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Why use HTML meta tags?
There are many times where you want to include information about a document that is not actually part of the document itself. Such information is know as meta data. The HEAD element of HTML provides a place to provide this meta data, for example with the TITLE element for the document's title and the STYLE element for the document's style sheet.

There is also a way to include pretty much any meta data you like through the use of the META element. Initially, the main use of the element was to indicate things like an expiry date to the web server. Recently, the search engine AltaVista has started making use of the element in it's indexing of web pages.

The META element is empty which means it has no content and no end-tag. Instead, the information is expressed in the attributes of the start-tag. The tags generally come in the form:

	<META NAME=name-of-meta-data CONTENT="content of meta data">

So if you wanted to indicate the author of the document you could write:
	<META NAME=author CONTENT="Mr. Jinngles">

You can have as many different META tags as you like, one for each bit of meta information you want to include with the document.
The TITLE tag
This meta tags gives the page a name to identify it on search engines, and in your bookmarks or favourites list. The most common title guessed it, No Title. Many sites use the companies business name in the meta tags which is fine to get the site found on a search for Gianni Versace, but not if you want to be found by new customers who are searching for generic products or services. It is useful to include your favourite keywords in your title meta tags, preferably at the start, as this carries lots of weight when it comes to ranking a site with search engines.

Don't forget: The title tag is the first thing people will see when they spot your page in the search results. Keep it short and appealing. Make the title sell your site!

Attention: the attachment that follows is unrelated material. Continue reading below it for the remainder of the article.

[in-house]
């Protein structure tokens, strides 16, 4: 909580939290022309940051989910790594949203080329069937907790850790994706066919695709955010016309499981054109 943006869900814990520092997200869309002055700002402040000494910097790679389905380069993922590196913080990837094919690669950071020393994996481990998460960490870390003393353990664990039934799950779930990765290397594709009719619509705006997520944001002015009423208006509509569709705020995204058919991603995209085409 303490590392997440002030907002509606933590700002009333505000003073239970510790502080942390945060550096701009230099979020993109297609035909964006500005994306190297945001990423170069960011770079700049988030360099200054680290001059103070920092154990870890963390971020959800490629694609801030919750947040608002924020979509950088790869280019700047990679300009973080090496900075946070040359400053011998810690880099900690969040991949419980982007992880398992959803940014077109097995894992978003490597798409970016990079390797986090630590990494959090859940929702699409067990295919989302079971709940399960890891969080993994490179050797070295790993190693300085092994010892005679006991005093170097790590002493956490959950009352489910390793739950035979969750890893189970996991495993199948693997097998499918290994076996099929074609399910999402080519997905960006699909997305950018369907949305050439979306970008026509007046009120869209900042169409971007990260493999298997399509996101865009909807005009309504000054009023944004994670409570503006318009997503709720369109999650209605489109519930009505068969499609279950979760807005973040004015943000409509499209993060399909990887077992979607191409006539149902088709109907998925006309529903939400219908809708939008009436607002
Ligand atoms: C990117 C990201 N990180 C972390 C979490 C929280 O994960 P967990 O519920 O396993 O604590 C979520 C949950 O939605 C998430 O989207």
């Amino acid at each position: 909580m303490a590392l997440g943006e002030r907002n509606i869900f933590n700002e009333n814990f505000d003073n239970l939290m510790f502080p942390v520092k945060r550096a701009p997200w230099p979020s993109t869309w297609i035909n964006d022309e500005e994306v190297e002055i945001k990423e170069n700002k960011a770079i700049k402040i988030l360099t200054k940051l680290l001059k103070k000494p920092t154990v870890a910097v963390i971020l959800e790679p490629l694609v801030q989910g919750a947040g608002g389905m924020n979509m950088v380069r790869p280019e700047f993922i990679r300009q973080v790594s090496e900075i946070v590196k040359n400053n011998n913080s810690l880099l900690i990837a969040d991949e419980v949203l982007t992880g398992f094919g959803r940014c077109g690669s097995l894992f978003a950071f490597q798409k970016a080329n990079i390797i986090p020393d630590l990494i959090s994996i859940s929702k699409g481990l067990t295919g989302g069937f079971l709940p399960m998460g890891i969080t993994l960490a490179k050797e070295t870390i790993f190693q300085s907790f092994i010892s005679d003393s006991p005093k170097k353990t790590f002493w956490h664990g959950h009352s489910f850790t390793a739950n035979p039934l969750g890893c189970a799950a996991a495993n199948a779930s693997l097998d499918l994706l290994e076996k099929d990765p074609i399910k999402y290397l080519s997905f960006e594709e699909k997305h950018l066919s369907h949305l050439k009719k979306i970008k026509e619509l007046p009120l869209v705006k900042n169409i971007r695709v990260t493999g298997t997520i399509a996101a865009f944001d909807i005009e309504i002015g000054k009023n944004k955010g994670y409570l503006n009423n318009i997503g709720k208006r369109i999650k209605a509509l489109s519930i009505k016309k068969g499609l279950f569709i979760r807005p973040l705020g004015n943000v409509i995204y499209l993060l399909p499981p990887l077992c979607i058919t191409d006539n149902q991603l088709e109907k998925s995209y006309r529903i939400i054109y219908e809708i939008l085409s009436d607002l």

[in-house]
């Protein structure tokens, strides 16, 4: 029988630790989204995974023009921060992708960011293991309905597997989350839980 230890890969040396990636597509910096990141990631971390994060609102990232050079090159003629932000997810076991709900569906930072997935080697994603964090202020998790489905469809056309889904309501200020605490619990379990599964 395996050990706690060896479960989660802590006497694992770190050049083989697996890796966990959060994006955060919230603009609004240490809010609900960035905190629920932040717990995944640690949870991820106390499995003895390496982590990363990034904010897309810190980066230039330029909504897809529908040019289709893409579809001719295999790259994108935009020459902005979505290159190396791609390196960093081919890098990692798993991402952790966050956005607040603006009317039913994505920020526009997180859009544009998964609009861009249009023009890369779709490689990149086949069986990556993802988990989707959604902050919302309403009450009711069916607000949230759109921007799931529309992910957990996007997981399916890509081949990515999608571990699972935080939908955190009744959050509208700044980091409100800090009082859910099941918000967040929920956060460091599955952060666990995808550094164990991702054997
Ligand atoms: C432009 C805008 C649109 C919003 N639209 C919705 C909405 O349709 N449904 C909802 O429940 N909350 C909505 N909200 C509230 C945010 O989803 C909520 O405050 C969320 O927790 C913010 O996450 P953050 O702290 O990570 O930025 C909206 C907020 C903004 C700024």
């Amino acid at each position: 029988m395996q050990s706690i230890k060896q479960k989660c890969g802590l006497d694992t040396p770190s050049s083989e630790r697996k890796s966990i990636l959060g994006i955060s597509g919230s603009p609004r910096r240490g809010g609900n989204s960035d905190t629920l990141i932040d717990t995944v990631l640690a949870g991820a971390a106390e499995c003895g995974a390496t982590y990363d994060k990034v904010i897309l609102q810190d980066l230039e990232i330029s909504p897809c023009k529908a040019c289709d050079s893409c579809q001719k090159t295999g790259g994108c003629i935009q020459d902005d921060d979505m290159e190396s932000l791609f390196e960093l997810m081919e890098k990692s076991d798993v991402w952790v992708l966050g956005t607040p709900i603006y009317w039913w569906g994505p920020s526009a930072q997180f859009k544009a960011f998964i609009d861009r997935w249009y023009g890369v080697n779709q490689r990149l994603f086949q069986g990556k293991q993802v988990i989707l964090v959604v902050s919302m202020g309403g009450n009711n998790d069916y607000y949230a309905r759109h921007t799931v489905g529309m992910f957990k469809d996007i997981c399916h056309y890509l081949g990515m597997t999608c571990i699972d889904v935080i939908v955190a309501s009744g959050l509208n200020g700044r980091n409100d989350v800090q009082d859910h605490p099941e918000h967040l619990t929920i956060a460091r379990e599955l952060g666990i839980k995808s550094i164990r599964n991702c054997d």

A brief description of your website. It should be written with proper grammar and proper punctuation. It should contain keywords from your webpage. It should not contain hype statements or marketing language, like, this is the "only", "best" or "greatest". Avoid "Welcome to". Do not use "!". It should be a maximum of 150 characters.
These meta tags are where you list those words or terms you want to be found under. Try to keep the metat tags keyword list short and separate each word or phrase with a comma. Consider using foreign language variations of your main keywords to attract searches from non-English speaking clients. Do not repeat keywords more than twice in the Keywords meta tags as this can be considered spamming by some engines.
You should use the Author tag. It defines who the author is and who is responsible for updates. You can use the name, company name, email address of the webmaster or Internet address (URL).
For copyright identification purposes, this tag holds the copyright statement. It can be the name of the copyright holder.
Instructs the visitors cache to refresh after the number of days indicated in the content value. This can be set to "0" if you update content regularily and want each visitor to be presented with the freshiest content.
Tells the search engines spider (robot) what pages to access and which pages to not access on your website. The categories available are:

ALL                 means that robots are welcome to include and follow all the
                        pages in the search services.

INDEX             means that robots are welcome to include this page in search

FOLLOW         means that robots are welcome to follow links from this page to
                        find other pages.

NOINDEX         allows the subsidiary links to be explored, even though the
                        page is not indexed.

NOFOLLOW     allows the page to be indexed, but no links from the page are

NONE               tells the robot to ignore the page.
This tag includes the charset tag and is required by the W3C.

Example: <META HTTP-EQUIV="Content-Type" content="text/html; charset=utf-8">

Commonly used character encodings are:

ISO-8859-1     (also referred to as "Latin-1"; usable for most Western European

ISO-8859-5     (which supports Cyrillic)

SHIFT_JIS     (a Japanese encoding)

EUC-JP         (another Japanese encoding)

UTF-8           (using a different number of bytes for different characters)
Declares the language of the documents context.
BG (Bulgarian)
CS (Czech)
DA (Danish)
DE (German)
EL (Greek)
EN (English)
EN-GB (English-Great Britain)
EN-US (English-United States)
ES (Spanish)
ES-ES (Spanish-Spain)
FI (Finnish)
HR (Croatian)
IT (Italian)
FR (French)
FR-CA (French-Quebec)
FR-FR (French-France)
IT (Italian)
JA (Japanese)
KO (Korean)
NL (Dutch)
NO (Norwegian)
PL (Polish)
PT (Portuguese)
RU (Russian)
SV (Swedish)
ZH (Chinese)
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